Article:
Are “retailtainment” and “experiential retail” essentially different names for the same thing? Not really, although they do share a number of elements. Retailtainment concepts tend to downplay a key element of retail — actually selling products — and amplify a partnership or association with a well-known pop culture, hospitality or even food brand.
“Experiential retail,” in contrast, is typically used to describe how brands and retailers are using technology, visual storytelling and other methods to drive customer engagement and interaction with products. The design, merchandising and customer journey are all reimagined to encourage customers to touch, feel and even play with an item.
But these distinctions aren’t set in stone, and new activations and applications from media, hospitality and entertainment companies are creating something of a crossover effect. The bottom line is that with the right combination of a beloved piece of pop culture, smart design and operations, and buzz-building marketing, brands can create a multiplier effect that effectively combines retailtainment and experiential retail.
For example, CAMP is one of the latest retailers lauded for their focus on experiential strategy. The stores are designed from the ground up to inspire organic discovery and play through their merchandising, layouts and sensory moments. However, the retailer also has ventured into retailtainment with its partnership activations, including Disney’s Mickey & Friends and The PAW Patrol Experience. These activations focus primarily on the unique fandoms of these brands and go all-in on play and fun. If visitors want to buy something in the end, well, that’s just a perk.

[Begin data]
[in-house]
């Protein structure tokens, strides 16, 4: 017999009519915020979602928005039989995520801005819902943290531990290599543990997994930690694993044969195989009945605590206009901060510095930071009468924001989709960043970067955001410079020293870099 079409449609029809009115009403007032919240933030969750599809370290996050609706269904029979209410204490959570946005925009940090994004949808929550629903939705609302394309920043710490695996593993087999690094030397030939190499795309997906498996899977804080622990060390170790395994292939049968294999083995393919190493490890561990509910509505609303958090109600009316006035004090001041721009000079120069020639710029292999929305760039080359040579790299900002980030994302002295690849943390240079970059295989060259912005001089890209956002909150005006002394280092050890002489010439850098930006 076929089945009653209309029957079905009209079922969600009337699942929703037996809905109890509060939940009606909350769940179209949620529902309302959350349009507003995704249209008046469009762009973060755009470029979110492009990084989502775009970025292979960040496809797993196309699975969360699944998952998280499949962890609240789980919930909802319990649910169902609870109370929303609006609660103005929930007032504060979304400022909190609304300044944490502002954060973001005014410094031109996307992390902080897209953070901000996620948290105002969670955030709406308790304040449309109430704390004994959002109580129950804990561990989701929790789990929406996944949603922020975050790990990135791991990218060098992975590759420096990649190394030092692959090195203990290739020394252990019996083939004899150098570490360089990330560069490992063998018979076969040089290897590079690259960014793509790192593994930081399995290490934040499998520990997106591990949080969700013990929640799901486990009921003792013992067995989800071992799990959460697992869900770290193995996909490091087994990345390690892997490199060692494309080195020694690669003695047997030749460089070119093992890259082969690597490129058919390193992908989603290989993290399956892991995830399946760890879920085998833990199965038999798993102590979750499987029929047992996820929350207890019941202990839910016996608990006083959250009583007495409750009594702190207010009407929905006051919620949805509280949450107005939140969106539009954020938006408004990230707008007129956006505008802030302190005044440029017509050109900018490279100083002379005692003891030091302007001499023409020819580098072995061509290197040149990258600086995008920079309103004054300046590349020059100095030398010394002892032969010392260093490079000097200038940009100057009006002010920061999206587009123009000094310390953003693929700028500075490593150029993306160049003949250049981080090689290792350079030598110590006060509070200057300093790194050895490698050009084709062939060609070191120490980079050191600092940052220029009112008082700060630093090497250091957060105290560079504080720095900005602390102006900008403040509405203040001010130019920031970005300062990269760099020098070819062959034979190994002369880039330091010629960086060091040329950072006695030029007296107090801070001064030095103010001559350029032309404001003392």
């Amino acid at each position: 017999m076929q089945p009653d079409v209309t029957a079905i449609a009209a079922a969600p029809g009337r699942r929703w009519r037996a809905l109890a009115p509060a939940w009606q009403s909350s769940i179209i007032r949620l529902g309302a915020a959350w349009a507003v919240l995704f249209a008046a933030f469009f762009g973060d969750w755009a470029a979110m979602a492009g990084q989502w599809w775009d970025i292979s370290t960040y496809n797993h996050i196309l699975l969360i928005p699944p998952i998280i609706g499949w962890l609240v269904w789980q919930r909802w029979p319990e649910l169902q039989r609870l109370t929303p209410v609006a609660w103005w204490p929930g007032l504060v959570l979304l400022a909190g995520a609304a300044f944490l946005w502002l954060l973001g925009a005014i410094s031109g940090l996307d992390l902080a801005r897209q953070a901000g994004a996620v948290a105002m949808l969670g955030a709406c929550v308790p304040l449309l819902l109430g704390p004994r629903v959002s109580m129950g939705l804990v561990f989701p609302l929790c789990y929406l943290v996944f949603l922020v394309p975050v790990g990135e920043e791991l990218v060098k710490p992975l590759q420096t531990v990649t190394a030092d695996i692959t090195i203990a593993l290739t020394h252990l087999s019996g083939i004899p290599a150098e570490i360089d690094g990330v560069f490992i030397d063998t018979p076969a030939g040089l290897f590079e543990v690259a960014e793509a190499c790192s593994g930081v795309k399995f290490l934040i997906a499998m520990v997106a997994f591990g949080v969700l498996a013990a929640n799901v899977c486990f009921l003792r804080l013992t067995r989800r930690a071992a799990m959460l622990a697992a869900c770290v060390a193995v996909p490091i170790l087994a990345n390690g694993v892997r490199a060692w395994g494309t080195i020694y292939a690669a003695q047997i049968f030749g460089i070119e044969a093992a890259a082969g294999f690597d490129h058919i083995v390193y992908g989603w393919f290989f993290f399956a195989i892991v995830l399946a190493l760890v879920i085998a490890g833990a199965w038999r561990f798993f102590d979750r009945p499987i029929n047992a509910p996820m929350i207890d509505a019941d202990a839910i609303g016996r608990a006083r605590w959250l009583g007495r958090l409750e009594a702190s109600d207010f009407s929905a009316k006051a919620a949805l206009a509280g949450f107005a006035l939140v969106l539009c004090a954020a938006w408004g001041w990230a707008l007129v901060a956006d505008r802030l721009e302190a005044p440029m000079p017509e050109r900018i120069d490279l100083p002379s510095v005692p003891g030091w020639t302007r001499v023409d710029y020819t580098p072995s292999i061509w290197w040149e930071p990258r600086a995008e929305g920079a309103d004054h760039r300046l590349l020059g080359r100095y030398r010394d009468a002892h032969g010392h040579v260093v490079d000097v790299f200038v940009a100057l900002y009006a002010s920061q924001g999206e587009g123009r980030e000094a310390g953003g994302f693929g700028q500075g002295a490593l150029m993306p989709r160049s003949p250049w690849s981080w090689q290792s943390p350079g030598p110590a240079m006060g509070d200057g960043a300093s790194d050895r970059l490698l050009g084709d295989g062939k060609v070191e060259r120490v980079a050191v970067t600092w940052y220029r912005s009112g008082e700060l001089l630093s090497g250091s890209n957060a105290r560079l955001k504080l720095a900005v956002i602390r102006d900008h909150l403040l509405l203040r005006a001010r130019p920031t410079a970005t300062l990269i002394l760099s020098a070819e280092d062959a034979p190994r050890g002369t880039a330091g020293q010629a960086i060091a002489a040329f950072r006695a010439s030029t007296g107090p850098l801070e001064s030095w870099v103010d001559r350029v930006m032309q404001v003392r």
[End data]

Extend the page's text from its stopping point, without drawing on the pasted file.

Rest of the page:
For Melissa Gonzalez, Founder of The Lionesque Group and Partner at MG2, retailtainment is “the Willy Wonka-fication of the retail experience. It opens up the imagination, hits an emotional connection and entertains while educating,” she explained in an interview with Retail TouchPoints. One strong retailtainment example Gonzalez shared was the Harry Potter store in New York City. Spanning three floors and more than 20,000 square feet, the flagship carries the chain’s largest collection of Harry Potter and Fantastic Beasts products. But the true magic is in how the store draws shoppers into the story, the history and the characters. Visitors can take photos in the Ministry of Magic phone box, head to the “Atrium of Awe” to see props comparable to those onscreen and even partake in a Butterbeer. The “entertainment” in “retailtainment” reaches new heights with the store’s virtual reality (VR) experiences, which shoppers can purchase tickets for in order to truly immerse themselves in the story. “It’s becoming increasingly clear to me that, contrary to what we first assumed, customers aren’t looking for a digital detox when they visit the physical store,” said James Farnell, Partner and Retail Practice Leader at design firm Little. “In fact, many want to experience the world digitally in a physical and social environment, leading to new convergent concepts that aim to stimulate the senses. To combat our fear of digital migration (from physical store to online), we need to provide a more integrated, hybridized experience.”
In some examples of retailtainment, products play an incredibly minor or completely nonexistent role (though product sales can and do take place). Gonzalez pointed to the Trolls Experience as one that resonated with her. Positioned as an immersive activation in New York City, the ticketed experience featured dress-up and face painting, musical activities, dance parties and endless opportunities for kids to interact with the characters and each other.
“I took my daughter years ago and she had never watched the show nor did she know the characters,” Gonzalez explained. “But after experiencing ‘Poppy’s Birthday Party,’ we walked out with plates, forks, spoons, a dress and more from her ‘new favorite character.’ Trolls ended up being the theme of her next birthday party.”